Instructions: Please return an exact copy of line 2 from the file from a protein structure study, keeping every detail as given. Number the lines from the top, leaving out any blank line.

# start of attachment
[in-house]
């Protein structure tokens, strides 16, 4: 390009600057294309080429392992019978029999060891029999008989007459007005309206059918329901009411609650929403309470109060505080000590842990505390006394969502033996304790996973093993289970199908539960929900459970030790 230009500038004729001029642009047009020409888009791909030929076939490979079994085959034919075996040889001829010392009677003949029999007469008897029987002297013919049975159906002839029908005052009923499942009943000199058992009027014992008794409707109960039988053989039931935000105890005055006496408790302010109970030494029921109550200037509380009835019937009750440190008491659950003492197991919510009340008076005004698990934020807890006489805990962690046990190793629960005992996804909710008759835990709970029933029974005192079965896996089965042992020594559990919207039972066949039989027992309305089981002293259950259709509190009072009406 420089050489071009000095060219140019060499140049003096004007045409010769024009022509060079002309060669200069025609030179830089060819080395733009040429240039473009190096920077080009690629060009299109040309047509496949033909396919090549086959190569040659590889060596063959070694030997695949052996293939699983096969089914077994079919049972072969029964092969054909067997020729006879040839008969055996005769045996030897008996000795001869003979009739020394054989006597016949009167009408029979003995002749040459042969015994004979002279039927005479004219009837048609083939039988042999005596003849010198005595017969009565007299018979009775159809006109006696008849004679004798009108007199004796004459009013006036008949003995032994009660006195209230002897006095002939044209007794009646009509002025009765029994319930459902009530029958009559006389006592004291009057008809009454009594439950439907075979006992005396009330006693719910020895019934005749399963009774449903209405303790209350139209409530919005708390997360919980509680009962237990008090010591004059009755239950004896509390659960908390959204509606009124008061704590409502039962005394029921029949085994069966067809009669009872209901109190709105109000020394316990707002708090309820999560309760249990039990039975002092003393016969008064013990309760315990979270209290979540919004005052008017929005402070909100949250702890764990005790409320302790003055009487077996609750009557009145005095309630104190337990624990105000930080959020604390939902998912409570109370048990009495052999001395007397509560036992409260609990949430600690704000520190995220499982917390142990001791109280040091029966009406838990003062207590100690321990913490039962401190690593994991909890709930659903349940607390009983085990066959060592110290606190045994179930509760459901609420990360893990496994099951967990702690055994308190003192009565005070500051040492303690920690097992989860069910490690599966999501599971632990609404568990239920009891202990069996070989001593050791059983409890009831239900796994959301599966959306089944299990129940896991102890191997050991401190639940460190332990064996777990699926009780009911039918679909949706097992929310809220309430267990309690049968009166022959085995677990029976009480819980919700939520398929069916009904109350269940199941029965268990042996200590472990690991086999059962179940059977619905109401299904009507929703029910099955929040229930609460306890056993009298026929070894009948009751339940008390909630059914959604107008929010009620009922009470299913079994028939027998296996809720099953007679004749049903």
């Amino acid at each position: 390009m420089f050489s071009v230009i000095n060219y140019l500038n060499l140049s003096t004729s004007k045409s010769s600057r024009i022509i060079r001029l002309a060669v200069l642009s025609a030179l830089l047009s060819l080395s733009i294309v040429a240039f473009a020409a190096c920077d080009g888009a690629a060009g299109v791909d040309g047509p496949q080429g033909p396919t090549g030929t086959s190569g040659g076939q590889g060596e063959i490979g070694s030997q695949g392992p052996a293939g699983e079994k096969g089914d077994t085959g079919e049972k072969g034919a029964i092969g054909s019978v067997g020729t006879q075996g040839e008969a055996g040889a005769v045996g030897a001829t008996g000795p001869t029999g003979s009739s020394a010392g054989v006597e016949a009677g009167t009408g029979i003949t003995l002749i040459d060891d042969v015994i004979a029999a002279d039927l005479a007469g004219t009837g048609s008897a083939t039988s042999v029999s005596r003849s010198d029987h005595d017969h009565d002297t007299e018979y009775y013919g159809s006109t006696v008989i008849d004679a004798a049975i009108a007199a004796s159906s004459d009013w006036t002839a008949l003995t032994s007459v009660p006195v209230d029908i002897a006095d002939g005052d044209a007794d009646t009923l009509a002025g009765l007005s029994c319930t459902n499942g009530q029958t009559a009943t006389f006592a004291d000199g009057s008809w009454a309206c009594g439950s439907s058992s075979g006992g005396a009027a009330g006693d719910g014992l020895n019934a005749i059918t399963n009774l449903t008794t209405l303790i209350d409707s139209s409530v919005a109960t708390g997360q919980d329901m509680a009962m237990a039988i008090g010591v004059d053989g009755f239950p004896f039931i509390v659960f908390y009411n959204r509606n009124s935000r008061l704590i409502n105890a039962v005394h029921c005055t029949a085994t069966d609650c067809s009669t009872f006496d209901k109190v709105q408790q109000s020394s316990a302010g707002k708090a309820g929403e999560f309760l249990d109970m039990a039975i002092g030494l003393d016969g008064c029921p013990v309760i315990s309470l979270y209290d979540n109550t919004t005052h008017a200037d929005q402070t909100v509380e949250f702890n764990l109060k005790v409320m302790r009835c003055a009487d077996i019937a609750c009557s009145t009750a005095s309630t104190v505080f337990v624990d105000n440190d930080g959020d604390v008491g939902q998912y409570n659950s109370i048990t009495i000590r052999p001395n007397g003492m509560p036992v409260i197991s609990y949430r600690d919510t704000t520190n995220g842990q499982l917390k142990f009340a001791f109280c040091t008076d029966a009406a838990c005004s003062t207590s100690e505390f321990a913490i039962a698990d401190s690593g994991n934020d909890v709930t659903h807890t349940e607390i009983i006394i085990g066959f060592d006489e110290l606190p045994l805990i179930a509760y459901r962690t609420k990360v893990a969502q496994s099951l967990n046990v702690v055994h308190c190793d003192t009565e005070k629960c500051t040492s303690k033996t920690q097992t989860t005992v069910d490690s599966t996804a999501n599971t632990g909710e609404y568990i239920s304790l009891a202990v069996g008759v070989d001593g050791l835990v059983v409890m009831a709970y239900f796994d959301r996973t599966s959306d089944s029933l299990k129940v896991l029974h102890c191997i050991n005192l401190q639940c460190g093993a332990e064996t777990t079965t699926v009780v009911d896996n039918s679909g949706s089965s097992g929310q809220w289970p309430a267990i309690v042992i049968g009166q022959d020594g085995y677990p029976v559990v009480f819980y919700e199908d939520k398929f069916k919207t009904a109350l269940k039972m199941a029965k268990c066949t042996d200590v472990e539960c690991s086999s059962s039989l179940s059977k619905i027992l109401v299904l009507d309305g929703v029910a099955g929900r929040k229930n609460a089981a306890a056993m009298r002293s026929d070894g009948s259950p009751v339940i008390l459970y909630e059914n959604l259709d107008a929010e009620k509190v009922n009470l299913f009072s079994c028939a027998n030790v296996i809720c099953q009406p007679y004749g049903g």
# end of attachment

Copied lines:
């Protein structure tokens, strides 16, 4: 390009600057294309080429392992019978029999060891029999008989007459007005309206059918329901009411609650929403309470109060505080000590842990505390006394969502033996304790996973093993289970199908539960929900459970030790 230009500038004729001029642009047009020409888009791909030929076939490979079994085959034919075996040889001829010392009677003949029999007469008897029987002297013919049975159906002839029908005052009923499942009943000199058992009027014992008794409707109960039988053989039931935000105890005055006496408790302010109970030494029921109550200037509380009835019937009750440190008491659950003492197991919510009340008076005004698990934020807890006489805990962690046990190793629960005992996804909710008759835990709970029933029974005192079965896996089965042992020594559990919207039972066949039989027992309305089981002293259950259709509190009072009406 420089050489071009000095060219140019060499140049003096004007045409010769024009022509060079002309060669200069025609030179830089060819080395733009040429240039473009190096920077080009690629060009299109040309047509496949033909396919090549086959190569040659590889060596063959070694030997695949052996293939699983096969089914077994079919049972072969029964092969054909067997020729006879040839008969055996005769045996030897008996000795001869003979009739020394054989006597016949009167009408029979003995002749040459042969015994004979002279039927005479004219009837048609083939039988042999005596003849010198005595017969009565007299018979009775159809006109006696008849004679004798009108007199004796004459009013006036008949003995032994009660006195209230002897006095002939044209007794009646009509002025009765029994319930459902009530029958009559006389006592004291009057008809009454009594439950439907075979006992005396009330006693719910020895019934005749399963009774449903209405303790209350139209409530919005708390997360919980509680009962237990008090010591004059009755239950004896509390659960908390959204509606009124008061704590409502039962005394029921029949085994069966067809009669009872209901109190709105109000020394316990707002708090309820999560309760249990039990039975002092003393016969008064013990309760315990979270209290979540919004005052008017929005402070909100949250702890764990005790409320302790003055009487077996609750009557009145005095309630104190337990624990105000930080959020604390939902998912409570109370048990009495052999001395007397509560036992409260609990949430600690704000520190995220499982917390142990001791109280040091029966009406838990003062207590100690321990913490039962401190690593994991909890709930659903349940607390009983085990066959060592110290606190045994179930509760459901609420990360893990496994099951967990702690055994308190003192009565005070500051040492303690920690097992989860069910490690599966999501599971632990609404568990239920009891202990069996070989001593050791059983409890009831239900796994959301599966959306089944299990129940896991102890191997050991401190639940460190332990064996777990699926009780009911039918679909949706097992929310809220309430267990309690049968009166022959085995677990029976009480819980919700939520398929069916009904109350269940199941029965268990042996200590472990690991086999059962179940059977619905109401299904009507929703029910099955929040229930609460306890056993009298026929070894009948009751339940008390909630059914959604107008929010009620009922009470299913079994028939027998296996809720099953007679004749049903």